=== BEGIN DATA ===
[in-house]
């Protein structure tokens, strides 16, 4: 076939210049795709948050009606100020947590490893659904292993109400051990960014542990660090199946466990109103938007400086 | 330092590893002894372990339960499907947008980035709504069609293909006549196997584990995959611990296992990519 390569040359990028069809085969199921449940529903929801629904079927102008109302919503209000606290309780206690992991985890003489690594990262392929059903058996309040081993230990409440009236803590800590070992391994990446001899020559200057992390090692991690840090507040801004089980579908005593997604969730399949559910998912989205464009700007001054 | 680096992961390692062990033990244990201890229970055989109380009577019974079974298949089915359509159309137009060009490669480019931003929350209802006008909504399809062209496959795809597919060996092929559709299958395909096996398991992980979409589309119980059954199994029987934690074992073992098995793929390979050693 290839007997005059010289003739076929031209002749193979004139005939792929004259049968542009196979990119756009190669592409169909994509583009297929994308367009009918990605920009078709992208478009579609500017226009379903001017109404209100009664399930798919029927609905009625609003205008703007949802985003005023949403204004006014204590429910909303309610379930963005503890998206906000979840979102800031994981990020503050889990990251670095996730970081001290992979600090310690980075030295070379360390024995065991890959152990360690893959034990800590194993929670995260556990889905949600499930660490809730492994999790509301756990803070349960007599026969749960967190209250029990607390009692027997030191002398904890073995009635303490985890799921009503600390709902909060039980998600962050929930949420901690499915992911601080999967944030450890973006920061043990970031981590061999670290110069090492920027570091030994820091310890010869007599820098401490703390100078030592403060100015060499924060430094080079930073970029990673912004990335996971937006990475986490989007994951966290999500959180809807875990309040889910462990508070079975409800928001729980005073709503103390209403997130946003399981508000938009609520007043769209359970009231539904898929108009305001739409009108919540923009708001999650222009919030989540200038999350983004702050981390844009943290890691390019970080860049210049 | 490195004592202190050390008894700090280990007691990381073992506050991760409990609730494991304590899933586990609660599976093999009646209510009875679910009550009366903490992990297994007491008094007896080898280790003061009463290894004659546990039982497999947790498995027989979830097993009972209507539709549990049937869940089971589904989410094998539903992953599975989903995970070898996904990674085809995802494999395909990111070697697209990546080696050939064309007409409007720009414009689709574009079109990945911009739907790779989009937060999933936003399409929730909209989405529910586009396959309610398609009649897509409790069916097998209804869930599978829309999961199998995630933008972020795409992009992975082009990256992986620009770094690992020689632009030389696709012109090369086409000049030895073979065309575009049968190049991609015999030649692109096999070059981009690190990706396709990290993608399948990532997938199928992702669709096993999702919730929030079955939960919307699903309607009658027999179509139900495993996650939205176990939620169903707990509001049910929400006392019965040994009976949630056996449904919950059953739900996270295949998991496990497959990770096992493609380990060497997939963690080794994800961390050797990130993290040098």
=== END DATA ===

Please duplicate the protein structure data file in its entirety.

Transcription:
[in-house]
């Protein structure tokens, strides 16, 4: 076939210049795709948050009606100020947590490893659904292993109400051990960014542990660090199946466990109103938007400086 | 330092590893002894372990339960499907947008980035709504069609293909006549196997584990995959611990296992990519 390569040359990028069809085969199921449940529903929801629904079927102008109302919503209000606290309780206690992991985890003489690594990262392929059903058996309040081993230990409440009236803590800590070992391994990446001899020559200057992390090692991690840090507040801004089980579908005593997604969730399949559910998912989205464009700007001054 | 680096992961390692062990033990244990201890229970055989109380009577019974079974298949089915359509159309137009060009490669480019931003929350209802006008909504399809062209496959795809597919060996092929559709299958395909096996398991992980979409589309119980059954199994029987934690074992073992098995793929390979050693 290839007997005059010289003739076929031209002749193979004139005939792929004259049968542009196979990119756009190669592409169909994509583009297929994308367009009918990605920009078709992208478009579609500017226009379903001017109404209100009664399930798919029927609905009625609003205008703007949802985003005023949403204004006014204590429910909303309610379930963005503890998206906000979840979102800031994981990020503050889990990251670095996730970081001290992979600090310690980075030295070379360390024995065991890959152990360690893959034990800590194993929670995260556990889905949600499930660490809730492994999790509301756990803070349960007599026969749960967190209250029990607390009692027997030191002398904890073995009635303490985890799921009503600390709902909060039980998600962050929930949420901690499915992911601080999967944030450890973006920061043990970031981590061999670290110069090492920027570091030994820091310890010869007599820098401490703390100078030592403060100015060499924060430094080079930073970029990673912004990335996971937006990475986490989007994951966290999500959180809807875990309040889910462990508070079975409800928001729980005073709503103390209403997130946003399981508000938009609520007043769209359970009231539904898929108009305001739409009108919540923009708001999650222009919030989540200038999350983004702050981390844009943290890691390019970080860049210049 | 490195004592202190050390008894700090280990007691990381073992506050991760409990609730494991304590899933586990609660599976093999009646209510009875679910009550009366903490992990297994007491008094007896080898280790003061009463290894004659546990039982497999947790498995027989979830097993009972209507539709549990049937869940089971589904989410094998539903992953599975989903995970070898996904990674085809995802494999395909990111070697697209990546080696050939064309007409409007720009414009689709574009079109990945911009739907790779989009937060999933936003399409929730909209989405529910586009396959309610398609009649897509409790069916097998209804869930599978829309999961199998995630933008972020795409992009992975082009990256992986620009770094690992020689632009030389696709012109090369086409000049030895073979065309575009049968190049991609015999030649692109096999070059981009690190990706396709990290993608399948990532997938199928992702669709096993999702919730929030079955939960919307699903309607009658027999179509139900495993996650939205176990939620169903707990509001049910929400006392019965040994009976949630056996449904919950059953739900996270295949998991496990497959990770096992493609380990060497997939963690080794994800961390050797990130993290040098």